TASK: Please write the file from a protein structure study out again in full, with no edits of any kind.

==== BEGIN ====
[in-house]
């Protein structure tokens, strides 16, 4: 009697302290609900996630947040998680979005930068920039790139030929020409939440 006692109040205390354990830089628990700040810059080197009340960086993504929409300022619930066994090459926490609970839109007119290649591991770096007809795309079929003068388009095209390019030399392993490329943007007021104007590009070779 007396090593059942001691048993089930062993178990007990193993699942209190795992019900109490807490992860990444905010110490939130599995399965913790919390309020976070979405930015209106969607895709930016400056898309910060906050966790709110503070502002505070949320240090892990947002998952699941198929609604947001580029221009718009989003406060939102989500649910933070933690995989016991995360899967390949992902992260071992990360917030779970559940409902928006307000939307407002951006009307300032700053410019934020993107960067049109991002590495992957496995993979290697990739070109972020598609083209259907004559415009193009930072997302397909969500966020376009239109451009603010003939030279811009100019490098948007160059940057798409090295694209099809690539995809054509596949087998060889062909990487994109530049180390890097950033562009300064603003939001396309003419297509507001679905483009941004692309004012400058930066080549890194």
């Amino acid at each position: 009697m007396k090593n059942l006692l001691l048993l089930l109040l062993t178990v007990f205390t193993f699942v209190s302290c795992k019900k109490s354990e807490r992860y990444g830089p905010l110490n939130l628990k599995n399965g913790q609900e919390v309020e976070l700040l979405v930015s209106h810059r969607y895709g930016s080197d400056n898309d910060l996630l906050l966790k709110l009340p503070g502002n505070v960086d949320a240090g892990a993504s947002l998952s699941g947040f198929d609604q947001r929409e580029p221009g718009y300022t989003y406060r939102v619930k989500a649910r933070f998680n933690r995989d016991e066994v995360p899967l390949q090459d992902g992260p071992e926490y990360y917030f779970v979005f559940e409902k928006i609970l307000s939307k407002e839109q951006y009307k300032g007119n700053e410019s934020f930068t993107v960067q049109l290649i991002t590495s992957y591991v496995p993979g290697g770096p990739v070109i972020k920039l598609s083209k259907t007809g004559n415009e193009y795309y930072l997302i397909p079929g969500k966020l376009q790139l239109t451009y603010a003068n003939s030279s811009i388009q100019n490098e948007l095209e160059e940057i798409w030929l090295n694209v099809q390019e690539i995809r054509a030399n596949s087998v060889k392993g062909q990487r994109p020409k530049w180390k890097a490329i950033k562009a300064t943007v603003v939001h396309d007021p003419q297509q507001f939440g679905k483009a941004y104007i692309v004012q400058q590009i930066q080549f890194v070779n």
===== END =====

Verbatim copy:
[in-house]
């Protein structure tokens, strides 16, 4: 009697302290609900996630947040998680979005930068920039790139030929020409939440 006692109040205390354990830089628990700040810059080197009340960086993504929409300022619930066994090459926490609970839109007119290649591991770096007809795309079929003068388009095209390019030399392993490329943007007021104007590009070779 007396090593059942001691048993089930062993178990007990193993699942209190795992019900109490807490992860990444905010110490939130599995399965913790919390309020976070979405930015209106969607895709930016400056898309910060906050966790709110503070502002505070949320240090892990947002998952699941198929609604947001580029221009718009989003406060939102989500649910933070933690995989016991995360899967390949992902992260071992990360917030779970559940409902928006307000939307407002951006009307300032700053410019934020993107960067049109991002590495992957496995993979290697990739070109972020598609083209259907004559415009193009930072997302397909969500966020376009239109451009603010003939030279811009100019490098948007160059940057798409090295694209099809690539995809054509596949087998060889062909990487994109530049180390890097950033562009300064603003939001396309003419297509507001679905483009941004692309004012400058930066080549890194």
């Amino acid at each position: 009697m007396k090593n059942l006692l001691l048993l089930l109040l062993t178990v007990f205390t193993f699942v209190s302290c795992k019900k109490s354990e807490r992860y990444g830089p905010l110490n939130l628990k599995n399965g913790q609900e919390v309020e976070l700040l979405v930015s209106h810059r969607y895709g930016s080197d400056n898309d910060l996630l906050l966790k709110l009340p503070g502002n505070v960086d949320a240090g892990a993504s947002l998952s699941g947040f198929d609604q947001r929409e580029p221009g718009y300022t989003y406060r939102v619930k989500a649910r933070f998680n933690r995989d016991e066994v995360p899967l390949q090459d992902g992260p071992e926490y990360y917030f779970v979005f559940e409902k928006i609970l307000s939307k407002e839109q951006y009307k300032g007119n700053e410019s934020f930068t993107v960067q049109l290649i991002t590495s992957y591991v496995p993979g290697g770096p990739v070109i972020k920039l598609s083209k259907t007809g004559n415009e193009y795309y930072l997302i397909p079929g969500k966020l376009q790139l239109t451009y603010a003068n003939s030279s811009i388009q100019n490098e948007l095209e160059e940057i798409w030929l090295n694209v099809q390019e690539i995809r054509a030399n596949s087998v060889k392993g062909q990487r994109p020409k530049w180390k890097a490329i950033k562009a300064t943007v603003v939001h396309d007021p003419q297509q507001f939440g679905k483009a941004y104007i692309v004012q400058q590009i930066q080549f890194v070779n």